Accordingly, a turf surface may enter wilt and dormancy one week or it may come under attack from fungal diseases the next. The key thing to understand is this; as the extremes are more intense and unpredictable, the buffer zone of tolerance before the onset of plant, and ergo surface damage, comes under increasing pressure. Turf surfaces which do not conform to good agronomic standards and are not being maintained with sound agronomic principles will have a very narrow buffer zone of tolerance, and will be toppled over the edge into damage far quicker than those which are.
So, theory aside, what practical steps can turf managers take through throughout July to help mitigate against stress damage?
- Use weather windows wisely
Time waits for no man and the British weather is no exception. Make sure you have stocks of feed and treatment on the shelf; in this way, you can make applications at the very best time to maximise positive effect on the plant and soil ecosystem, thus maximising turf quality and value for money.
- Monitor climactic patterns and gain an awareness of triggers
5-7 day forecast is hot and sunny – foliar apply seaweed to trigger plant systemic-acquired resistance mechanisms, tank mix with a little potassium to better regulate stomatal function and thus water loss, add a little calcium to compensate for its lack of mobility in dry conditions by shortcutting it straight into the plant where it can be utilised for the growth of cells.
5-7 day forecast is warm and humid – foliar apply some seaweed and a carbon sugar, again to trigger plant systemic-acquired resistance but also to boost plant beneficial rhizobacteria in the soil, add some phosphite and calcium to guard against fungal pathogen penetration of the leaf.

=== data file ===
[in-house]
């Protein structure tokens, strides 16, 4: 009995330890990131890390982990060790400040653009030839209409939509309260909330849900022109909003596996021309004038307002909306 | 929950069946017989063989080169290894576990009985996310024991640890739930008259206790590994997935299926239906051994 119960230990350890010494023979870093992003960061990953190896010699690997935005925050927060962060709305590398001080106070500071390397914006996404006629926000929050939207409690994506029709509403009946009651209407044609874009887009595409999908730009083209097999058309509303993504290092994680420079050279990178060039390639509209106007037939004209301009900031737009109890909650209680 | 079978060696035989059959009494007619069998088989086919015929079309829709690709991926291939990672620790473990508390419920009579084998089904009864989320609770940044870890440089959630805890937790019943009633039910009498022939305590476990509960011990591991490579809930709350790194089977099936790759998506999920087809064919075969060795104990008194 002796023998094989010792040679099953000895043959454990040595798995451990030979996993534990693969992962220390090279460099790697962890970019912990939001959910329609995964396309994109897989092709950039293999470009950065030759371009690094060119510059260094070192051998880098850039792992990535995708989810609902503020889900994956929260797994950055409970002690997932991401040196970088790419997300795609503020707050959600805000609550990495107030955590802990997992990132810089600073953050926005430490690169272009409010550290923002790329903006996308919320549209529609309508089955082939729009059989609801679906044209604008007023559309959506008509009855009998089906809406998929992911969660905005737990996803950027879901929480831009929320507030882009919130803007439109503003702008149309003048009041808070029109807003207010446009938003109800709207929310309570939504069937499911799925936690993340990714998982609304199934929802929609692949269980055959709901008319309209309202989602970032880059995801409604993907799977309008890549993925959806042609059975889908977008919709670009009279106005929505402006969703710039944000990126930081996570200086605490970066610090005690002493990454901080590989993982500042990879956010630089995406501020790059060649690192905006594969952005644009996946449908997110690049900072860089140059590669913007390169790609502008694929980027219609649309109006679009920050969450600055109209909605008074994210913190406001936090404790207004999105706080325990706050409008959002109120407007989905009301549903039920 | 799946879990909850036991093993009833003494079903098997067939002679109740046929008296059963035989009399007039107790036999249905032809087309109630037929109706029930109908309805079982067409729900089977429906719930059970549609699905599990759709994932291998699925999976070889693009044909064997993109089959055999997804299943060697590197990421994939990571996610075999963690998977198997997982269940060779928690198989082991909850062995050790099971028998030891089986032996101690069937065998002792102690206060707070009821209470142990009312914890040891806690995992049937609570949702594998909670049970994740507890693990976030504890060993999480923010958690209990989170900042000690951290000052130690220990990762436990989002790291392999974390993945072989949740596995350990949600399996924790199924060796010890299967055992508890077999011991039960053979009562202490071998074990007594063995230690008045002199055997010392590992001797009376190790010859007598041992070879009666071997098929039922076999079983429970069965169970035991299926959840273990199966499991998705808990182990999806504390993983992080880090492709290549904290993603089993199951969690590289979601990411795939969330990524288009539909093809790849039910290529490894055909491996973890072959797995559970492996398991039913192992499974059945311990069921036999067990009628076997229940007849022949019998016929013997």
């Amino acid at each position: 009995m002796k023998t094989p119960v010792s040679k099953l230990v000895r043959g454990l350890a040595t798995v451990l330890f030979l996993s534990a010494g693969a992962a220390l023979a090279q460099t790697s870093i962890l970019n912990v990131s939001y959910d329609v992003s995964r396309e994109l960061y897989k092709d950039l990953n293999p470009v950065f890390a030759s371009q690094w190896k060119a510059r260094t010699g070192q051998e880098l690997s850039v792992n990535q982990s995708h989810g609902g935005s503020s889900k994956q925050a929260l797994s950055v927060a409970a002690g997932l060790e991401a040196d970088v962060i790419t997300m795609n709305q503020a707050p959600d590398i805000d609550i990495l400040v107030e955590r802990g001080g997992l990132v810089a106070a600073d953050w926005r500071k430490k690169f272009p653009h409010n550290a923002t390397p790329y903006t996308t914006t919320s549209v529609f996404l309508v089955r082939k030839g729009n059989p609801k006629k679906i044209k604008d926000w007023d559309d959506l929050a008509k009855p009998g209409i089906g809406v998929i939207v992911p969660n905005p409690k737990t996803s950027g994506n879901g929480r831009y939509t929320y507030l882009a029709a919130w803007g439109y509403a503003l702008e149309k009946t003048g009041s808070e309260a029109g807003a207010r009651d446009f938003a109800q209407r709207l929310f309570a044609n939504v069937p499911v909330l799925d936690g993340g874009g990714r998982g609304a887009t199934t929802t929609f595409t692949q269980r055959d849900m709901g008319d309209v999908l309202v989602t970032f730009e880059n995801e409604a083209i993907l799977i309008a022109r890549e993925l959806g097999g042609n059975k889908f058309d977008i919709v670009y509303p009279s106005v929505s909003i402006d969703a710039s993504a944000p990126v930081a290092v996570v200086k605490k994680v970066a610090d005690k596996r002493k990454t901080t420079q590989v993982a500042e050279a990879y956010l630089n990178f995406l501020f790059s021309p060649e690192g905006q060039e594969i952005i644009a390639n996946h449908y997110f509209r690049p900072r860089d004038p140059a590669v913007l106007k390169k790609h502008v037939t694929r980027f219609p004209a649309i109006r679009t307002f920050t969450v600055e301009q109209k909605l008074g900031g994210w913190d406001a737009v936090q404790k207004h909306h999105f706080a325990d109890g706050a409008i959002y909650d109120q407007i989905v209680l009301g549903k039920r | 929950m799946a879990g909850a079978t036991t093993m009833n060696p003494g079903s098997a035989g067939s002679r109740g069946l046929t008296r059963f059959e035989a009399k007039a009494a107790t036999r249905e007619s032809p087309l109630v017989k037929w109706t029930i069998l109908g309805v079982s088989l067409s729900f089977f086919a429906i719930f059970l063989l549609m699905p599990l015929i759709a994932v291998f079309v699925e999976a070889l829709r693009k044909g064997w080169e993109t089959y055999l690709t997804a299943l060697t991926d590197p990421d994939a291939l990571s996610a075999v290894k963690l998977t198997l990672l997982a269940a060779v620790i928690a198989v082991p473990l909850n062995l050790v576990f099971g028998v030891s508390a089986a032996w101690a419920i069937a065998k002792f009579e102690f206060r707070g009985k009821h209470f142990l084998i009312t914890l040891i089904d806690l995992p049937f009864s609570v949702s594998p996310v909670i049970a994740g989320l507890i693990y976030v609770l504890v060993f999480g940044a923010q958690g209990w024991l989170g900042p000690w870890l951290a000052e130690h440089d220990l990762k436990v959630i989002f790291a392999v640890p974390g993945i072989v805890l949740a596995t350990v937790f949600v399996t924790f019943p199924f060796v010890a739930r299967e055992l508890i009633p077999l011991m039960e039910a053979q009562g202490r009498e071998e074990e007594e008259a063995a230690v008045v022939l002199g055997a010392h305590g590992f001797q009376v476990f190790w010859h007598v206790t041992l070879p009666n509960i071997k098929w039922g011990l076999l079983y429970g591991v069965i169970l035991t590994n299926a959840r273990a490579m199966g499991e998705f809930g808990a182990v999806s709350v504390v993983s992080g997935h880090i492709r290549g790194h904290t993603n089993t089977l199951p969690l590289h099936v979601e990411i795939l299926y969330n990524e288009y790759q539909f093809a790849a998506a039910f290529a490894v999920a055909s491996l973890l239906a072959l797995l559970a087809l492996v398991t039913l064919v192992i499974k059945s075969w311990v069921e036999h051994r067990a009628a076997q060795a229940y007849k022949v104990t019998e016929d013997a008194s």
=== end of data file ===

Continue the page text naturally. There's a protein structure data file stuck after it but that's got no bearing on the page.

The key factor for determining success with these strategies is three fold: Monitor the upcoming climate > Understand what the prevailing climate will trigger > Understand the mechanisms by which products have an effect on the plant and in the soil.
The number one rule which applies to both - undertake these operations proactively prior to the stress, aim to prevent not cure.
- Look after the physics
Coming into or out of a wet period – soft ground means opportunity for deeper vertical aeration which will allow the soil to breathe assisting soil microorganisms and encourage deeper vertical rooting, increasing the plant’s tolerance to dry periods.
Coming into or experiencing a hot period – undertake sarel or star tine aeration to break through a high percentage of the soil surface, increase the ability of irrigation or water to penetrate, thus increasing the surface’s tolerance to dry periods.
General agronomic jobs for July
- Maintain wetting agent programmes.
- Maintain plant growth inhibitor programmes.
- As a rule of thumb, apply granular feeds when rain is prevalent and look more toward foliar or liquids when experiencing dry spells.
- Don’t apply herbicides when experiencing hot weather, as the plant will have shut down its systems, massively reducing uptake, transportation and thus efficacy.